Suede shoes are without question the easiest shoes to maintain. With proper care, a good pair of shoes made with high-quality suede should be able to look great for decades.
The problem most encounter with suede is difficulty finding quality suede care products. With the right products, suede is actually incredibly easy to care for, as shown with our How to Clean Suede Shoes tutorial.
Most people discard their suede shoes not because of any real damage, but just because they have become dirty. But with proper care and maintenance, you can keep your suede shoes looking great for years!
This tutorial offers an overview on simple daily tricks to keep your suede shoes looking great!
Morning Shoe Care for Suede
Just as with your morning routine for calfskin, always always, always, always use a shoehorn when slipping on your shoes. There is never a case where a shoehorn should not be used (with the singular exception of boots, which do not generally require one). A shoehorn allows a gentleman to easily slip on his shoes without damaging the shoe counter. A man can never have too many shoehorns. You should have them everywhere – briefcase, office, closet, study, suitcase, downstairs couch – anywhere you might be putting on your shoes!
After you have put on your shoes, give them a good brushing with a suede brush. It is really hard to brush too hard – so be vigorous. The stiff bristle of a suede brush penetrates the pile and removes any dirt or soot buildup. It also re-fluffs the pile, restoring a well-groomed suede look – much in the same way a vacuum cleaner does with carpet.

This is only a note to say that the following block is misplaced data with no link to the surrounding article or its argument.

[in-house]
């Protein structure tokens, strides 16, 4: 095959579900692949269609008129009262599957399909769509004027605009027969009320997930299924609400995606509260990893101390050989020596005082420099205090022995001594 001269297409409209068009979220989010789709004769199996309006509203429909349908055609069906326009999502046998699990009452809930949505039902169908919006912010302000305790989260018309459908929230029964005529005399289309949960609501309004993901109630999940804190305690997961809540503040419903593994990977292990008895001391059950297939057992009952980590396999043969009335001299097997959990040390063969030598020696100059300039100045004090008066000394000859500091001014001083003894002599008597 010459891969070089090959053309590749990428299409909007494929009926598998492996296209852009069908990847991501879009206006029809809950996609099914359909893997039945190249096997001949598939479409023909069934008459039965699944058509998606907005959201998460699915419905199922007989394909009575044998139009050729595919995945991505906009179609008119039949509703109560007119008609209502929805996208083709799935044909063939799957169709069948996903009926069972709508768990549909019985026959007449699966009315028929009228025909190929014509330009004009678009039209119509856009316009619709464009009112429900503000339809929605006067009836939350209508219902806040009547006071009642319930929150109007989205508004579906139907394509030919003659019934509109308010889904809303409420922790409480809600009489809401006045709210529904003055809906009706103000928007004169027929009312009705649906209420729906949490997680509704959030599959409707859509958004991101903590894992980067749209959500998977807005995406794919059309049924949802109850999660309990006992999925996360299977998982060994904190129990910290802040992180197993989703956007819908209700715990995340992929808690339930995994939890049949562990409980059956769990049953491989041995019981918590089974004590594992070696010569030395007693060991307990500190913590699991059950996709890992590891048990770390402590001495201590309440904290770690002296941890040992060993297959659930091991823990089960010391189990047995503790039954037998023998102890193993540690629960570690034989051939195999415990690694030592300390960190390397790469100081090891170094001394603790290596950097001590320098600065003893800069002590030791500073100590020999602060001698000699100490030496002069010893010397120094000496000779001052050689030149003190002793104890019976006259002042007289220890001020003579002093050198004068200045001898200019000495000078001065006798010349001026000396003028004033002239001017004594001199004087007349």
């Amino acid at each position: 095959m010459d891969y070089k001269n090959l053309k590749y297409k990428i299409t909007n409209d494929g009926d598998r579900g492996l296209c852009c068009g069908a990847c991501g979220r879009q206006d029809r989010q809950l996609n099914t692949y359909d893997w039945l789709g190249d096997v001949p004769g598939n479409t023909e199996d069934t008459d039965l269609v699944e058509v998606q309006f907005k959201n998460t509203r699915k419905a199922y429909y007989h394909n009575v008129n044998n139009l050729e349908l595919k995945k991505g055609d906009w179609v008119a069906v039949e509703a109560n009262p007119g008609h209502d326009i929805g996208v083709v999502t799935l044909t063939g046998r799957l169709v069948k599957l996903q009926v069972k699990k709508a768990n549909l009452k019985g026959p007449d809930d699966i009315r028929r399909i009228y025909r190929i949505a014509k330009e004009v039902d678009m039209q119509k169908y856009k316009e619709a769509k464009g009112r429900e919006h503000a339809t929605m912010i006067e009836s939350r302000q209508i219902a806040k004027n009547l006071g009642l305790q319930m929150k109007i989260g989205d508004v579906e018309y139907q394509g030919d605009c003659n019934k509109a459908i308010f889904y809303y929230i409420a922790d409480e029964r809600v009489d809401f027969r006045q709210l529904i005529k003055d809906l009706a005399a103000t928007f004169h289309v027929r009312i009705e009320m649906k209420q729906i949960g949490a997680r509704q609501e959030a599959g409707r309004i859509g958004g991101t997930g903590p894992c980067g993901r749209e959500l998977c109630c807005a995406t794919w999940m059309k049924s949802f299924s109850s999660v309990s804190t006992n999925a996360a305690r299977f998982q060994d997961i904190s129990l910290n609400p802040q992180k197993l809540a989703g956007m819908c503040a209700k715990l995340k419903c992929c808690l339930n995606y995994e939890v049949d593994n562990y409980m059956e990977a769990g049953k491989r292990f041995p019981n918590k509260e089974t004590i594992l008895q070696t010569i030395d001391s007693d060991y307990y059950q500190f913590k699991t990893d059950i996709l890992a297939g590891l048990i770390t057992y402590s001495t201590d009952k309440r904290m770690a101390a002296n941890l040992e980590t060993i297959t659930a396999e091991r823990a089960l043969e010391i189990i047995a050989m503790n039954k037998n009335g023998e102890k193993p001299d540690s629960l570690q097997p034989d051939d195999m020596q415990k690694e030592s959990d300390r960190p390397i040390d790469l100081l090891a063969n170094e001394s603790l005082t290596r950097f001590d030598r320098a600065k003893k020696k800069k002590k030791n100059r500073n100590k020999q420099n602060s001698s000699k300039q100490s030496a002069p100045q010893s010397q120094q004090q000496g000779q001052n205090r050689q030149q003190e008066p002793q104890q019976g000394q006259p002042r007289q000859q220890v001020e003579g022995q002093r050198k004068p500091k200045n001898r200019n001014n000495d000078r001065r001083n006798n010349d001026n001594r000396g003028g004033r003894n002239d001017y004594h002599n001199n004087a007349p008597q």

You should be aware, though, that superficial dirt will not be as easy to re-fluff since the bristles of a garment brush are not as still as those of a proper suede brush.
Evening Shoe Care for Suede
The texture of suede allows it to easily accumulate dirt and soot after a long day. Again, the most important component of one’s evening shoe care routine for suede should be to properly brush out the pile. This will remove any dirt and keep the suede looking clean and fresh.
If you have time, allow your shoes to breath for 15 minutes after removing them. During the day, the inner lining and insole absorb a significant amount of foot perspiration. By allowing shoes to breathe after they are removed and shoe trees are inserted, the majority of this moisture can evaporate.
Shoe trees help restore the shape of the shoe and smooth the wrinkling that occurs as a result of wearing. A pair of cedar shoe trees will also help eliminate odor and further wick away any residual moisture left in the shoes after a full day. Every pair of shoes should be stored with shoetrees. If you cannot afford a pair of shoetrees for every pair of shoes, then use them on the ones most recently worn.
After shoe trees have been inserted, give your shoes a vigorous brushing with a proper suede brush. The stiffness of the bristles will dig into the pile and remove any dirt or soot that has built up during the day. If there is any soiling that a suede brush cannot remove, then use Saphir’s Gommadin Suede Eraser as a “spot cleaner” (read our Guide on How to Clean Suede Shoes for more instructions on how to remove difficult suede spots).
A shoe bag or cloth cover will prevent any accumulation of dust or dirt, which can cause drying, ensuring that your shoes are dust-free the next time you wear them. A cloth or cotton shoe bag is particularly essential for those special-occasion pairs in your closet that may get less attention and wear than those that are worn on a near-daily basis.